If You Love Dragon Age: Inquisition’s Exploration, You’ll Love Mass Effect: Andromeda

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If You Love Dragon Age: Inquisition’s Exploration, You’ll Love Mass Effect: Andromeda

While Mass Effect: Andromeda is getting a lot of flak for its issues, there are some merits that should be highlighted. They finally made exploration in Mass Effect fun. And all they needed to do was borrow the new direction the last Dragon Age took with its map design.

The original Mass Effect had some on-planet exploration. But it’s fondly remembered as being not the best part of the game. The environments are bland, it’s easier to just plow through enemy camps or cheese it by sniping long range rather than facing them head on. The vehicle, the Mako, is also one of the oddest vehicles you can ever control. Subsequent games dialled it down immensely where exploration becomes limited into hub areas and levels became more tight and linear.

Andromeda brings back the on-planet exploration and it is now actually fun. The planets you will be dropped into are gorgeous– but nothing as radical as the planet in the prologue that featured floating rocks and thunder strikes. Most of the planets are familiar sci-fi tropes: lush planet, ice planet, desert planets, etc. Yet all of them are crafted well enough that you can ogle at the view while driving along to the next objective marker.

One of the optional upgrades you can add is the ability to loosen the traction. Yes, you can do drifts and donuts with the Nomad.

On that note, the driving is immensely better now. Your new vehicle, the Nomad, handles like what a vehicle should. It can go full speed in 4WD mode and if you needed to climb steep heights, the 6WD mode helps you get there.. for the most part. This is no Mako, so don’t expect to just climb any mountain you see. The Nomad can also be further upgraded- some more important than others- and offers different paint jobs you can put on.

The interesting part of the exploration comes from the map design. Not only are the sights look good for screenshots, it makes you think of a path to get there. It’s no flat open world, you have to put some effort to navigate the land. And the size this time is not too daunting. If Inquisition’s first map the Hinterlands was just one splurge of landmass that could be used for an MMO and daunting to traverse at first, Andromeda’s maps are a bit smaller in comparison. Though Bioware claims that the maps are as big as Inquisition’s– it doesn’t feel like that on your first arrival.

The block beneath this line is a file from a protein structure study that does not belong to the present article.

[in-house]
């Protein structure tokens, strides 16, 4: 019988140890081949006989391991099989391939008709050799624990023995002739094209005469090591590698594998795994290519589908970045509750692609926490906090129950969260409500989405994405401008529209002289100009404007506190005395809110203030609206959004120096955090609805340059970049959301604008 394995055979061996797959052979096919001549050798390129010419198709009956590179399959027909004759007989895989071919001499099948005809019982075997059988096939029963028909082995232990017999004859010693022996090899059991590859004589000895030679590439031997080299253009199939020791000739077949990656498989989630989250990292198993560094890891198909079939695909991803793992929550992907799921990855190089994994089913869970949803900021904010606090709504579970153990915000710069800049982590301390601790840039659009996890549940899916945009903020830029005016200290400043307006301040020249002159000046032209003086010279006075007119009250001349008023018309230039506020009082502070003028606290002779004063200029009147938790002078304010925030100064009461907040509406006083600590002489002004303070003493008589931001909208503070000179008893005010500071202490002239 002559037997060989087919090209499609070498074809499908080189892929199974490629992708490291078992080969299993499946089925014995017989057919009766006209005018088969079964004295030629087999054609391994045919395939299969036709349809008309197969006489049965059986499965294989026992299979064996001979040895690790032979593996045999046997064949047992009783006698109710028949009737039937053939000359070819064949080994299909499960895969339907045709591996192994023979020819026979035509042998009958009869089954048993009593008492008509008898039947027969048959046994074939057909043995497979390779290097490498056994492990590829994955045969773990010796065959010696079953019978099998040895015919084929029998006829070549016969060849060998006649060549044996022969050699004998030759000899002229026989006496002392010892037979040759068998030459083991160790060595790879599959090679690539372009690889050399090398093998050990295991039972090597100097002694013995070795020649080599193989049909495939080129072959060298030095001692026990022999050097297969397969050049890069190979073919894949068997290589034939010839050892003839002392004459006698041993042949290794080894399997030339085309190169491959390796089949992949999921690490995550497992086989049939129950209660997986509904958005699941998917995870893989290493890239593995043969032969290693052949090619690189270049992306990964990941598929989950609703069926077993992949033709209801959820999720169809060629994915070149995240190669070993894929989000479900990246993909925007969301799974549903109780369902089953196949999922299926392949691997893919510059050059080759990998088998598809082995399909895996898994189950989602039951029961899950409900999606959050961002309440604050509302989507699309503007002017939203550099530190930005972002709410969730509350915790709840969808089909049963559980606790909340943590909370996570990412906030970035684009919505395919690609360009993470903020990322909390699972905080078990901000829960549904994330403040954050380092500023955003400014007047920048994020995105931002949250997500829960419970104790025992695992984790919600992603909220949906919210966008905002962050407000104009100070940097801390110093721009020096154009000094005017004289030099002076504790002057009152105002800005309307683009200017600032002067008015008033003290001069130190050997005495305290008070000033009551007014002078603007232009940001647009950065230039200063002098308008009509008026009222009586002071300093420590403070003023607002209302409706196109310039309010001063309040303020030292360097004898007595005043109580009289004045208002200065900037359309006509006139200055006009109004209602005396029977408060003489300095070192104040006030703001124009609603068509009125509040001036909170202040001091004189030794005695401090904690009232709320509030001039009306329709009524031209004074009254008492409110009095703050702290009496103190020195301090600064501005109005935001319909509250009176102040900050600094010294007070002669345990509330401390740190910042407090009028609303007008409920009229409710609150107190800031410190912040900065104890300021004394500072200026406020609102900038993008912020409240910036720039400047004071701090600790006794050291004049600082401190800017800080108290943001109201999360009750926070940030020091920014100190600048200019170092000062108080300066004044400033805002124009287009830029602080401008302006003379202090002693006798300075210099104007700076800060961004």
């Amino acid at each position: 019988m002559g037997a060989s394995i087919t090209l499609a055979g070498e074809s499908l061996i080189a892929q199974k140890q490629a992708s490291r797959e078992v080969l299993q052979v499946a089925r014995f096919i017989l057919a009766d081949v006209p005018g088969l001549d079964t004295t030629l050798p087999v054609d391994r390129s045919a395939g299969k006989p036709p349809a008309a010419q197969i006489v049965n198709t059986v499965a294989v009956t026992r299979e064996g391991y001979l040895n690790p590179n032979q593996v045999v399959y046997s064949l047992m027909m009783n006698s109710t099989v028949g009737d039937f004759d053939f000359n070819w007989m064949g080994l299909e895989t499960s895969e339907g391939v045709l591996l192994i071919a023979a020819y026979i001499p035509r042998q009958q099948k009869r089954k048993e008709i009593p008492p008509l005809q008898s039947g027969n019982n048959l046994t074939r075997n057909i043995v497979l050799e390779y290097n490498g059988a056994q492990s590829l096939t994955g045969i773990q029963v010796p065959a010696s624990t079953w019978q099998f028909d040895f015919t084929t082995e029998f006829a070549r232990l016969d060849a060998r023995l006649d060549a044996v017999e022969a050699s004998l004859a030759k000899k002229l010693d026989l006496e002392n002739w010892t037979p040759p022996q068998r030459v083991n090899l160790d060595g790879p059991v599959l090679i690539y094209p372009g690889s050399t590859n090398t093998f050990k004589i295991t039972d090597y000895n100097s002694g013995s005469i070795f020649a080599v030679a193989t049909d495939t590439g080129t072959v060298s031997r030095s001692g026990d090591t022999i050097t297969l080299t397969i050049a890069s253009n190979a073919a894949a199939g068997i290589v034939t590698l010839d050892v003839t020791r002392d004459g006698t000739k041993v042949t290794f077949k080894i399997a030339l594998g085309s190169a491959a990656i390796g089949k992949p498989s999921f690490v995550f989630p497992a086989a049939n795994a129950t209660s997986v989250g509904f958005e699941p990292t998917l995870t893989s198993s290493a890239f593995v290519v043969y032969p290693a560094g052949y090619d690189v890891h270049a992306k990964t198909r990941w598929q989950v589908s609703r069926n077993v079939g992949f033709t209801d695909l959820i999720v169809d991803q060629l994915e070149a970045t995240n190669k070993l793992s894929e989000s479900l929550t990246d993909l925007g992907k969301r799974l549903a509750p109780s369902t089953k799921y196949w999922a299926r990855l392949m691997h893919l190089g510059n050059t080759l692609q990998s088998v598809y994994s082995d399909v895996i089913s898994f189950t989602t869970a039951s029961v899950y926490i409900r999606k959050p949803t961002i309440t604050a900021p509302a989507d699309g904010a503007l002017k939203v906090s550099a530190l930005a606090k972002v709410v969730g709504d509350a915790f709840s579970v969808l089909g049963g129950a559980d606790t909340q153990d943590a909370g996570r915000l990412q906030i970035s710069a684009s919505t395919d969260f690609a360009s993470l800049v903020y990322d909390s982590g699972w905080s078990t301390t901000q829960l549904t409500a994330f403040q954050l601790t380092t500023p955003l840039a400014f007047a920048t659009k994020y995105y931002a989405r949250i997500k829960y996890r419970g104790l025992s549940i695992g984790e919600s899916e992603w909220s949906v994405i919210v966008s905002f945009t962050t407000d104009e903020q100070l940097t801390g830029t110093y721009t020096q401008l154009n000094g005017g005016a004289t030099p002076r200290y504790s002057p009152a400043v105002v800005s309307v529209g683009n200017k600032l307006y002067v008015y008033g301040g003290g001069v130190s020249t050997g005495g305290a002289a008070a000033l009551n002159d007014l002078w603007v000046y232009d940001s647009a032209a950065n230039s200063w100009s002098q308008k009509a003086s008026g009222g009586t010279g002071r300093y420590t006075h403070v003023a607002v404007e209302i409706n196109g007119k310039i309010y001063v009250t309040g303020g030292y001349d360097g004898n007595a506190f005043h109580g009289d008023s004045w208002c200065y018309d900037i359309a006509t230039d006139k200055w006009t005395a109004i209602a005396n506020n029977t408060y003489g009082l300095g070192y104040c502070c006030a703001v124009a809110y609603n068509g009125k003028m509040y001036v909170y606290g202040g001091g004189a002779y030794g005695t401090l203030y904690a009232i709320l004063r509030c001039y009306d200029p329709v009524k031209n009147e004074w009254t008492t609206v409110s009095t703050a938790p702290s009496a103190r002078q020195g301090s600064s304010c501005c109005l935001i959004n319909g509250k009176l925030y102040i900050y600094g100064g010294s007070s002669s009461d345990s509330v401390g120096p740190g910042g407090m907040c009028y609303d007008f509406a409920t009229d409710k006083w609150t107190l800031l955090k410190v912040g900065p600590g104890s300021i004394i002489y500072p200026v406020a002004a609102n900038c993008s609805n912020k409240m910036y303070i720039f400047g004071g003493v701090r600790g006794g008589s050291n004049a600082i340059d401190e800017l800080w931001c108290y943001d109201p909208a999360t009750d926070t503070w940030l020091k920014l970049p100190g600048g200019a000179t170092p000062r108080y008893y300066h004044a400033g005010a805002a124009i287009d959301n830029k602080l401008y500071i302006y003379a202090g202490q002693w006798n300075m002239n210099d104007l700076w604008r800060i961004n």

Even at late game, the first planet of Eos has tons of stuff to do. Just like Inquisition- don’t be tempted to do all of them, only some of the sidequests are worth it.

As for what is in the maps themselves, prepare for tons of quests. Andromeda is definitely feature rich in content- it’s a game that will make you busy for a long time. But when it comes to the quality, it remains slightly questionable. Most of quests are filler fetch quests for the most part unfortunately, but you’ll know that immediately by the word “task” in the quest title.

If you just love having more things to do- you’ll love Andromeda. The quests keep on coming even after subsequent visits when you made progress in the story. But the main part of why you are running around harsh planets- figuring out how to put an outpost for the colonists- is definitely worth doing in each of the planets. Some of the sidequests are also worth doing- somehow they figured out what the Mass Effect equivalent to a dragon- it’s an interesting boss encounter.

Stay tuned for our full review of Mass Effect: Andromeda.

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About The Author
meckronos
Muslim, Gamer, Programmer. Grew up playing racers and RPGs but now has a penchant on fighting games, strategy of the 4X kind, and obscure indie titles. Also known as meon in real life.
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